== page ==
Legislation aims to require corporate social media to do more to protect Kentucky minors from predators

Republished from WEKU.

State lawmakers are considering ways to require social media companies and digital service providers to better protect minors from online predators. The legislation received unanimous committee approval Wednesday. GOP Bill Sponsor Stephanie Dietz said it establishes parameters for social media companies, how they must regulate the internal algorithms to protect Kentucky children and their private information.

“Is not a government initiative that requires age verification or parental consent to access constitutionally protected speech. Instead, it gives parents and caregivers additional tools to keep their children safe online including the ability to temporarily or permanently deactivate the child’s account,” said Dietz.

The committee heard from Jen, who asked her last name be protected. She spoke of how a grown man entered her teenager’s friend group. The mother of five said the man acted as a groomer, which eventually led to suicidal thoughts by her son and hospitalization. Jen said better notification provides a better opportunity to protect children.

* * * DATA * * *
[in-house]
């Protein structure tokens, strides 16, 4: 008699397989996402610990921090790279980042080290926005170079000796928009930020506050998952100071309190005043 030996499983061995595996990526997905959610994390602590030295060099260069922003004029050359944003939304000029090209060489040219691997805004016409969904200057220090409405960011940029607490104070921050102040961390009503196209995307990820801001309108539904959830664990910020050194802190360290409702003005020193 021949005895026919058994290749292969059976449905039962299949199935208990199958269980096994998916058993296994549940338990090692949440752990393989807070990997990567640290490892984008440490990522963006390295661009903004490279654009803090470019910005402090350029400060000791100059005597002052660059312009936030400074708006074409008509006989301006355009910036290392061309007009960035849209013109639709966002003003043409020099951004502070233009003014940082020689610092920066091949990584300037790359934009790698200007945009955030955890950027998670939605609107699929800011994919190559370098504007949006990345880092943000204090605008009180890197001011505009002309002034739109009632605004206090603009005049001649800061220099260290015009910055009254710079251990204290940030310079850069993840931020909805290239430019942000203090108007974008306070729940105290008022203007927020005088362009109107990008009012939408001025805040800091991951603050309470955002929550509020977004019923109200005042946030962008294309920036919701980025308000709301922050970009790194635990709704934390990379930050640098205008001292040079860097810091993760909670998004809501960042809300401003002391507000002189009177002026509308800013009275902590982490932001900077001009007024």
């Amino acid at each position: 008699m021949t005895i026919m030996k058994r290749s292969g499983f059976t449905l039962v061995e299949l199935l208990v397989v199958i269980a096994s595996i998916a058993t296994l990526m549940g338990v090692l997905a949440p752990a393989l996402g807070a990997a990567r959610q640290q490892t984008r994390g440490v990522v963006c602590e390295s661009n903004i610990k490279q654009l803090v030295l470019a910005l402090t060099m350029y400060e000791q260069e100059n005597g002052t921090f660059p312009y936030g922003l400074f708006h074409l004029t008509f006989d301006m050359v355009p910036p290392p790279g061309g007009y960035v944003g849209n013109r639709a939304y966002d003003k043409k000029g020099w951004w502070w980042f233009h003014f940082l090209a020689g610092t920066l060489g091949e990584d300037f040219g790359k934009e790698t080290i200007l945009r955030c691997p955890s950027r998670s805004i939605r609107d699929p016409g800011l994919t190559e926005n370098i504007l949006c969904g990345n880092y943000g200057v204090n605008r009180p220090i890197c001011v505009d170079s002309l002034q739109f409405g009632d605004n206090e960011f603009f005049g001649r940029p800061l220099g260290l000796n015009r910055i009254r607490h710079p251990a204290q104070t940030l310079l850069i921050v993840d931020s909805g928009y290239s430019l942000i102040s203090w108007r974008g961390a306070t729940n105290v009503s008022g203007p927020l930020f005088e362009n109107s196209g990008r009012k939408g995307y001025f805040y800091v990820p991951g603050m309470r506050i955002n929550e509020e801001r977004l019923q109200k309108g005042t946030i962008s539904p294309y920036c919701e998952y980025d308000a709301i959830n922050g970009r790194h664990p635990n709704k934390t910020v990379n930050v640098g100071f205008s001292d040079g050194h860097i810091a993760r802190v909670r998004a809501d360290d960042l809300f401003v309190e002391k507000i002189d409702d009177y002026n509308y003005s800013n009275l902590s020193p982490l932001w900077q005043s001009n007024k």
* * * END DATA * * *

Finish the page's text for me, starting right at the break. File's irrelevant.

Dietz said nearly all laws in a dozen other states are in litigation. Louisville Democratic Representative Nima Kulkarni said she understands this is a first step.

“Whatever outcomes these nationwide litigation outcomes may occur in the future, that we are able to come back and visit this issue to strengthen the requirements and the enforcement of some of this from these companies and not just leave it up to them,” said Kulkarni.

There was committee discussion about the challenges surrounding age verification for certain online activities. Dietz said conversations were held with representatives of Meta, Google, gaming and entertainment groups.

She added the legislation lays out social media companies must limit use and collection of identifying information, not share or sell the user’s information, may not collect the user’s precise location date. Louisville Democratic Representative Daniel Grossberg voted yes in committee, saying the bill is not perfect, it’s new territory, and he asked the public to be patient as lawmakers address the issue.

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Originally published by WEKU.

Republished with permission.